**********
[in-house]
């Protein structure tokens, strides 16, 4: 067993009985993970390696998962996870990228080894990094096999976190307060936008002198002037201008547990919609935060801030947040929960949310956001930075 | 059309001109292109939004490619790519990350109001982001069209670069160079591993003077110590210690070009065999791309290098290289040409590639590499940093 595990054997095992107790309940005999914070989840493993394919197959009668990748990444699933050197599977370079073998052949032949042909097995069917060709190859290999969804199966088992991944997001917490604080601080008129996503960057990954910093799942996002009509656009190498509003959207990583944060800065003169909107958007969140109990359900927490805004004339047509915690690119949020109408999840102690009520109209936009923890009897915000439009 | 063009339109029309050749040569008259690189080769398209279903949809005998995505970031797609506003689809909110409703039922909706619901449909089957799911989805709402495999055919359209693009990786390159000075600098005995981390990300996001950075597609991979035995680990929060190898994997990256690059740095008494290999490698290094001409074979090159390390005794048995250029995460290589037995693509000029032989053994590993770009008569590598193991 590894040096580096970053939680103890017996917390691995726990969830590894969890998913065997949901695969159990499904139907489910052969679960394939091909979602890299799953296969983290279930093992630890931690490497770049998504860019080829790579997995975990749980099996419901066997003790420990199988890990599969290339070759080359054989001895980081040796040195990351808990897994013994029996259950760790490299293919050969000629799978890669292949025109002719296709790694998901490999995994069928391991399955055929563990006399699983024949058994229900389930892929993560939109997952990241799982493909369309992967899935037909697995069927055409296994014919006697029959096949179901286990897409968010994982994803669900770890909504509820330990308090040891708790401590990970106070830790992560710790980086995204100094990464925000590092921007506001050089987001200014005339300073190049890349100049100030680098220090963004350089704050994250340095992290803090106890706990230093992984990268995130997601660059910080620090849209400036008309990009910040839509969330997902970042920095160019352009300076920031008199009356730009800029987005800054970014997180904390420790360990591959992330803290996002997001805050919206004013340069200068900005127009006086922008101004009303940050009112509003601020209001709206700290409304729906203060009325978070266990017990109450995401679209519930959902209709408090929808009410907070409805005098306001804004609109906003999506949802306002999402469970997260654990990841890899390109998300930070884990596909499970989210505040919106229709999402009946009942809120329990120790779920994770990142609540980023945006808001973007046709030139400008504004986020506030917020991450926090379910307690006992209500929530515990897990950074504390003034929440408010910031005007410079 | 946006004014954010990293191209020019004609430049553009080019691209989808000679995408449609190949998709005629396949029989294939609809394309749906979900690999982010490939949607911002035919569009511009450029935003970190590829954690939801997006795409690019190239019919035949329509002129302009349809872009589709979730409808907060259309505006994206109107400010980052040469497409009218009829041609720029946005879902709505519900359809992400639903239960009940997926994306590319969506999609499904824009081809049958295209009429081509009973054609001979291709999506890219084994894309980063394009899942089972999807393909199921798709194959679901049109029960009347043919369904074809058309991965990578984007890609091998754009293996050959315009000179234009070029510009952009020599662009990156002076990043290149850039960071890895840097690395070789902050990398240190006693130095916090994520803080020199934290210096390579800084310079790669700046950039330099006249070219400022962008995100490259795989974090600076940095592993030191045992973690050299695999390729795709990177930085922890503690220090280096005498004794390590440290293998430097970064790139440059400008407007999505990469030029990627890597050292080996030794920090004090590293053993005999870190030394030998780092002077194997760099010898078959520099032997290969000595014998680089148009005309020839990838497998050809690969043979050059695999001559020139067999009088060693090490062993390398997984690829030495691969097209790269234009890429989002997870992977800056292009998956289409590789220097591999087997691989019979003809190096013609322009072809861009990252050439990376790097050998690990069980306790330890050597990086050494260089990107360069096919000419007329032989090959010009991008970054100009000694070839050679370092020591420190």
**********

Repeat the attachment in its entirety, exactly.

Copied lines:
[in-house]
């Protein structure tokens, strides 16, 4: 067993009985993970390696998962996870990228080894990094096999976190307060936008002198002037201008547990919609935060801030947040929960949310956001930075 | 059309001109292109939004490619790519990350109001982001069209670069160079591993003077110590210690070009065999791309290098290289040409590639590499940093 595990054997095992107790309940005999914070989840493993394919197959009668990748990444699933050197599977370079073998052949032949042909097995069917060709190859290999969804199966088992991944997001917490604080601080008129996503960057990954910093799942996002009509656009190498509003959207990583944060800065003169909107958007969140109990359900927490805004004339047509915690690119949020109408999840102690009520109209936009923890009897915000439009 | 063009339109029309050749040569008259690189080769398209279903949809005998995505970031797609506003689809909110409703039922909706619901449909089957799911989805709402495999055919359209693009990786390159000075600098005995981390990300996001950075597609991979035995680990929060190898994997990256690059740095008494290999490698290094001409074979090159390390005794048995250029995460290589037995693509000029032989053994590993770009008569590598193991 590894040096580096970053939680103890017996917390691995726990969830590894969890998913065997949901695969159990499904139907489910052969679960394939091909979602890299799953296969983290279930093992630890931690490497770049998504860019080829790579997995975990749980099996419901066997003790420990199988890990599969290339070759080359054989001895980081040796040195990351808990897994013994029996259950760790490299293919050969000629799978890669292949025109002719296709790694998901490999995994069928391991399955055929563990006399699983024949058994229900389930892929993560939109997952990241799982493909369309992967899935037909697995069927055409296994014919006697029959096949179901286990897409968010994982994803669900770890909504509820330990308090040891708790401590990970106070830790992560710790980086995204100094990464925000590092921007506001050089987001200014005339300073190049890349100049100030680098220090963004350089704050994250340095992290803090106890706990230093992984990268995130997601660059910080620090849209400036008309990009910040839509969330997902970042920095160019352009300076920031008199009356730009800029987005800054970014997180904390420790360990591959992330803290996002997001805050919206004013340069200068900005127009006086922008101004009303940050009112509003601020209001709206700290409304729906203060009325978070266990017990109450995401679209519930959902209709408090929808009410907070409805005098306001804004609109906003999506949802306002999402469970997260654990990841890899390109998300930070884990596909499970989210505040919106229709999402009946009942809120329990120790779920994770990142609540980023945006808001973007046709030139400008504004986020506030917020991450926090379910307690006992209500929530515990897990950074504390003034929440408010910031005007410079 | 946006004014954010990293191209020019004609430049553009080019691209989808000679995408449609190949998709005629396949029989294939609809394309749906979900690999982010490939949607911002035919569009511009450029935003970190590829954690939801997006795409690019190239019919035949329509002129302009349809872009589709979730409808907060259309505006994206109107400010980052040469497409009218009829041609720029946005879902709505519900359809992400639903239960009940997926994306590319969506999609499904824009081809049958295209009429081509009973054609001979291709999506890219084994894309980063394009899942089972999807393909199921798709194959679901049109029960009347043919369904074809058309991965990578984007890609091998754009293996050959315009000179234009070029510009952009020599662009990156002076990043290149850039960071890895840097690395070789902050990398240190006693130095916090994520803080020199934290210096390579800084310079790669700046950039330099006249070219400022962008995100490259795989974090600076940095592993030191045992973690050299695999390729795709990177930085922890503690220090280096005498004794390590440290293998430097970064790139440059400008407007999505990469030029990627890597050292080996030794920090004090590293053993005999870190030394030998780092002077194997760099010898078959520099032997290969000595014998680089148009005309020839990838497998050809690969043979050059695999001559020139067999009088060693090490062993390398997984690829030495691969097209790269234009890429989002997870992977800056292009998956289409590789220097591999087997691989019979003809190096013609322009072809861009990252050439990376790097050998690990069980306790330890050597990086050494260089990107360069096919000419007329032989090959010009991008970054100009000694070839050679370092020591420190």